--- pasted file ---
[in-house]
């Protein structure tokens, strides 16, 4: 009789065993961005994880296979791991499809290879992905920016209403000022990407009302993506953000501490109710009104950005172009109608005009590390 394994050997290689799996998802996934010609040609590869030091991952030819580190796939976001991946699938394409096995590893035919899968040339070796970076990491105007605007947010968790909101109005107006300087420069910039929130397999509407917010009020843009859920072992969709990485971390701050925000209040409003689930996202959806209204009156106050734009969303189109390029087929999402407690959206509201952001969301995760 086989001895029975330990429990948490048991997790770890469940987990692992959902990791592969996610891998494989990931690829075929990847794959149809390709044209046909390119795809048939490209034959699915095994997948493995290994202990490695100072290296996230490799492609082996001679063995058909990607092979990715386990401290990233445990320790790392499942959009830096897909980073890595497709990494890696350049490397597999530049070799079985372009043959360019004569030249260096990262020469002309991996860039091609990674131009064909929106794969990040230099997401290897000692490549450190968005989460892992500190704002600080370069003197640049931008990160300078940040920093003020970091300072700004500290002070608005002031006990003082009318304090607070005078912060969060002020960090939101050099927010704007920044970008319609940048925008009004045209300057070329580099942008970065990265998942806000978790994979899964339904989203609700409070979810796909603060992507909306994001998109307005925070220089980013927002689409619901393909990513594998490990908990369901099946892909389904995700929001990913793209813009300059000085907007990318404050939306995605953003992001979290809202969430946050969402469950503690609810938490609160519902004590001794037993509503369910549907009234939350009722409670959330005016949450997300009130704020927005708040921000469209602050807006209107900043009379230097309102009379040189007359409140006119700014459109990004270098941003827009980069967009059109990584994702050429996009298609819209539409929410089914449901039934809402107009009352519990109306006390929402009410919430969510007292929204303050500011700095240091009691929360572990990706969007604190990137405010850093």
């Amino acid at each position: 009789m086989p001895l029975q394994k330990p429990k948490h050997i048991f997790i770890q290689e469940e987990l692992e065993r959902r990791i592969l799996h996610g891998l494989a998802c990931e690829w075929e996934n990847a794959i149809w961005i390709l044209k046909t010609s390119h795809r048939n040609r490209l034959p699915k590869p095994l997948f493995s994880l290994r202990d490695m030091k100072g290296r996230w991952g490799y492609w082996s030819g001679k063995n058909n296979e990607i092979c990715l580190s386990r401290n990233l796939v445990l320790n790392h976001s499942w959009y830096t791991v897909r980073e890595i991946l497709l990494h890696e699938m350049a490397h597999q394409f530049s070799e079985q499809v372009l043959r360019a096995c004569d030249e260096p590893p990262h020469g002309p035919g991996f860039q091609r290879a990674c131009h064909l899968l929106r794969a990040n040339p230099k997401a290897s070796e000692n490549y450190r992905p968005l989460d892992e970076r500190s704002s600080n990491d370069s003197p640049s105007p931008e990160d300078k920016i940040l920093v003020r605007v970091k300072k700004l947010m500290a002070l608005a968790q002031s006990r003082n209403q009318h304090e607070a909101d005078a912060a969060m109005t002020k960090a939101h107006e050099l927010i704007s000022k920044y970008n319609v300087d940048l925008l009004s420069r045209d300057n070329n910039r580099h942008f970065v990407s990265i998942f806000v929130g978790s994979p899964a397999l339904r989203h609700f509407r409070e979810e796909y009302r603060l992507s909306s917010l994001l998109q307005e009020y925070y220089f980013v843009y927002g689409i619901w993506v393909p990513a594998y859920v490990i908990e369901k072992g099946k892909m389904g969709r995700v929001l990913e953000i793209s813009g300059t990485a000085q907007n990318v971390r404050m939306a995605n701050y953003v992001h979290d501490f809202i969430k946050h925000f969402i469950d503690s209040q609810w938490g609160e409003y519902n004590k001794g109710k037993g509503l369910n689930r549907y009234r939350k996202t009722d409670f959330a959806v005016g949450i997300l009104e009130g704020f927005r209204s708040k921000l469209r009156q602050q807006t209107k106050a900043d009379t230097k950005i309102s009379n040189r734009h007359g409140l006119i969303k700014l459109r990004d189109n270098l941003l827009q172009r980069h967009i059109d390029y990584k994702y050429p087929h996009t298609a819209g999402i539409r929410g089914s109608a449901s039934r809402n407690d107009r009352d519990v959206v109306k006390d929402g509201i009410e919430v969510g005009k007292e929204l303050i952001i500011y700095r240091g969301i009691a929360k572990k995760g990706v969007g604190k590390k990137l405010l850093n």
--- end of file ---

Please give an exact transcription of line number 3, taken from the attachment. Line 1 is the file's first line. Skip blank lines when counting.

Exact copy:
């Amino acid at each position: 009789m086989p001895l029975q394994k330990p429990k948490h050997i048991f997790i770890q290689e469940e987990l692992e065993r959902r990791i592969l799996h996610g891998l494989a998802c990931e690829w075929e996934n990847a794959i149809w961005i390709l044209k046909t010609s390119h795809r048939n040609r490209l034959p699915k590869p095994l997948f493995s994880l290994r202990d490695m030091k100072g290296r996230w991952g490799y492609w082996s030819g001679k063995n058909n296979e990607i092979c990715l580190s386990r401290n990233l796939v445990l320790n790392h976001s499942w959009y830096t791991v897909r980073e890595i991946l497709l990494h890696e699938m350049a490397h597999q394409f530049s070799e079985q499809v372009l043959r360019a096995c004569d030249e260096p590893p990262h020469g002309p035919g991996f860039q091609r290879a990674c131009h064909l899968l929106r794969a990040n040339p230099k997401a290897s070796e000692n490549y450190r992905p968005l989460d892992e970076r500190s704002s600080n990491d370069s003197p640049s105007p931008e990160d300078k920016i940040l920093v003020r605007v970091k300072k700004l947010m500290a002070l608005a968790q002031s006990r003082n209403q009318h304090e607070a909101d005078a912060a969060m109005t002020k960090a939101h107006e050099l927010i704007s000022k920044y970008n319609v300087d940048l925008l009004s420069r045209d300057n070329n910039r580099h942008f970065v990407s990265i998942f806000v929130g978790s994979p899964a397999l339904r989203h609700f509407r409070e979810e796909y009302r603060l992507s909306s917010l994001l998109q307005e009020y925070y220089f980013v843009y927002g689409i619901w993506v393909p990513a594998y859920v490990i908990e369901k072992g099946k892909m389904g969709r995700v929001l990913e953000i793209s813009g300059t990485a000085q907007n990318v971390r404050m939306a995605n701050y953003v992001h979290d501490f809202i969430k946050h925000f969402i469950d503690s209040q609810w938490g609160e409003y519902n004590k001794g109710k037993g509503l369910n689930r549907y009234r939350k996202t009722d409670f959330a959806v005016g949450i997300l009104e009130g704020f927005r209204s708040k921000l469209r009156q602050q807006t209107k106050a900043d009379t230097k950005i309102s009379n040189r734009h007359g409140l006119i969303k700014l459109r990004d189109n270098l941003l827009q172009r980069h967009i059109d390029y990584k994702y050429p087929h996009t298609a819209g999402i539409r929410g089914s109608a449901s039934r809402n407690d107009r009352d519990v959206v109306k006390d929402g509201i009410e919430v969510g005009k007292e929204l303050i952001i500011y700095r240091g969301i009691a929360k572990k995760g990706v969007g604190k590390k990137l405010l850093n």